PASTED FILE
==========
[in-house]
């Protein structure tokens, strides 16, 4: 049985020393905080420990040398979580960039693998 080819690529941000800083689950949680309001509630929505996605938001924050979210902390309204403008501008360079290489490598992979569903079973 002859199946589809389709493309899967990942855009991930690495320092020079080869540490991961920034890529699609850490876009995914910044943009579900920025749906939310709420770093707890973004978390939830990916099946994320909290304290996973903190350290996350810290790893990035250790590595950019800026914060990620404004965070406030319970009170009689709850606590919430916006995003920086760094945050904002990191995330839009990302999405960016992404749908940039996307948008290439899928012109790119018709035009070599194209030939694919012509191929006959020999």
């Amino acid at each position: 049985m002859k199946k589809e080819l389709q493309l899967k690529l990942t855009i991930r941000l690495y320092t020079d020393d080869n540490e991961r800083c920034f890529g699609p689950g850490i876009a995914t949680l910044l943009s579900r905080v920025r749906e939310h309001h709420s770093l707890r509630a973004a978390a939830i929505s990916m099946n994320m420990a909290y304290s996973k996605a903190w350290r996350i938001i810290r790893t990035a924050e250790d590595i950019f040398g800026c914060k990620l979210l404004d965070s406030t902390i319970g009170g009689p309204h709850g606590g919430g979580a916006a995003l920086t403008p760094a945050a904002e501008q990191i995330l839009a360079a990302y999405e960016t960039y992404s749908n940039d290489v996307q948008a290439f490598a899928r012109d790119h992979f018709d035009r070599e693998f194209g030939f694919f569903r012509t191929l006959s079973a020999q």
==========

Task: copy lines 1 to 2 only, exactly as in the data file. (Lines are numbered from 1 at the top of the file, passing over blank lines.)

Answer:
[in-house]
């Protein structure tokens, strides 16, 4: 049985020393905080420990040398979580960039693998 080819690529941000800083689950949680309001509630929505996605938001924050979210902390309204403008501008360079290489490598992979569903079973 002859199946589809389709493309899967990942855009991930690495320092020079080869540490991961920034890529699609850490876009995914910044943009579900920025749906939310709420770093707890973004978390939830990916099946994320909290304290996973903190350290996350810290790893990035250790590595950019800026914060990620404004965070406030319970009170009689709850606590919430916006995003920086760094945050904002990191995330839009990302999405960016992404749908940039996307948008290439899928012109790119018709035009070599194209030939694919012509191929006959020999």